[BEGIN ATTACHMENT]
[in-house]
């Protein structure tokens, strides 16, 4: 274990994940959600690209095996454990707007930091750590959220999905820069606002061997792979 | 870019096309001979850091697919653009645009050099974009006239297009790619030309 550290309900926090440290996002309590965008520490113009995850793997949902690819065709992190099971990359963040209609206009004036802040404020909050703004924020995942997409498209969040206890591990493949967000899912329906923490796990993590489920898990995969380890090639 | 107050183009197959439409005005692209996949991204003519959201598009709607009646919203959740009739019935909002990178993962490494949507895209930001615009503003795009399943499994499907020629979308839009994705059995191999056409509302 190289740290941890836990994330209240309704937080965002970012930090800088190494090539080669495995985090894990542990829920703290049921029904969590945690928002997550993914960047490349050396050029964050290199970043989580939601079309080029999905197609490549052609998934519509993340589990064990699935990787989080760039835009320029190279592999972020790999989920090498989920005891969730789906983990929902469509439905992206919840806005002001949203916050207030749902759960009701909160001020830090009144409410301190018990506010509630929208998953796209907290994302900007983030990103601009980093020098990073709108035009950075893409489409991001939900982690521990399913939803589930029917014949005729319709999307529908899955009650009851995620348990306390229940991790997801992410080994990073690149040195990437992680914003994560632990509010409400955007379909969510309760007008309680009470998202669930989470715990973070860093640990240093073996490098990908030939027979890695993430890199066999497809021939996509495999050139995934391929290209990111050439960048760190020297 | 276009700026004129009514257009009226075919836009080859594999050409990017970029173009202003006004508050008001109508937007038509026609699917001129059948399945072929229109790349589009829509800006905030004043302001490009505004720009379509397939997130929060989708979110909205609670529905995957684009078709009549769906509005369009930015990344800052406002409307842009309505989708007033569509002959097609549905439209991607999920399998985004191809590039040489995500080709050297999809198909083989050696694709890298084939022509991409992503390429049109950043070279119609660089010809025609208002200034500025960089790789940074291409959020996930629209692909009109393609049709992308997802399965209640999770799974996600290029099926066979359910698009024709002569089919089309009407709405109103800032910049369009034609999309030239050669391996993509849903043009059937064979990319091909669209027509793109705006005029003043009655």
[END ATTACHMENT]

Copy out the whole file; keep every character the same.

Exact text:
[in-house]
């Protein structure tokens, strides 16, 4: 274990994940959600690209095996454990707007930091750590959220999905820069606002061997792979 | 870019096309001979850091697919653009645009050099974009006239297009790619030309 550290309900926090440290996002309590965008520490113009995850793997949902690819065709992190099971990359963040209609206009004036802040404020909050703004924020995942997409498209969040206890591990493949967000899912329906923490796990993590489920898990995969380890090639 | 107050183009197959439409005005692209996949991204003519959201598009709607009646919203959740009739019935909002990178993962490494949507895209930001615009503003795009399943499994499907020629979308839009994705059995191999056409509302 190289740290941890836990994330209240309704937080965002970012930090800088190494090539080669495995985090894990542990829920703290049921029904969590945690928002997550993914960047490349050396050029964050290199970043989580939601079309080029999905197609490549052609998934519509993340589990064990699935990787989080760039835009320029190279592999972020790999989920090498989920005891969730789906983990929902469509439905992206919840806005002001949203916050207030749902759960009701909160001020830090009144409410301190018990506010509630929208998953796209907290994302900007983030990103601009980093020098990073709108035009950075893409489409991001939900982690521990399913939803589930029917014949005729319709999307529908899955009650009851995620348990306390229940991790997801992410080994990073690149040195990437992680914003994560632990509010409400955007379909969510309760007008309680009470998202669930989470715990973070860093640990240093073996490098990908030939027979890695993430890199066999497809021939996509495999050139995934391929290209990111050439960048760190020297 | 276009700026004129009514257009009226075919836009080859594999050409990017970029173009202003006004508050008001109508937007038509026609699917001129059948399945072929229109790349589009829509800006905030004043302001490009505004720009379509397939997130929060989708979110909205609670529905995957684009078709009549769906509005369009930015990344800052406002409307842009309505989708007033569509002959097609549905439209991607999920399998985004191809590039040489995500080709050297999809198909083989050696694709890298084939022509991409992503390429049109950043070279119609660089010809025609208002200034500025960089790789940074291409959020996930629209692909009109393609049709992308997802399965209640999770799974996600290029099926066979359910698009024709002569089919089309009407709405109103800032910049369009034609999309030239050669391996993509849903043009059937064979990319091909669209027509793109705006005029003043009655």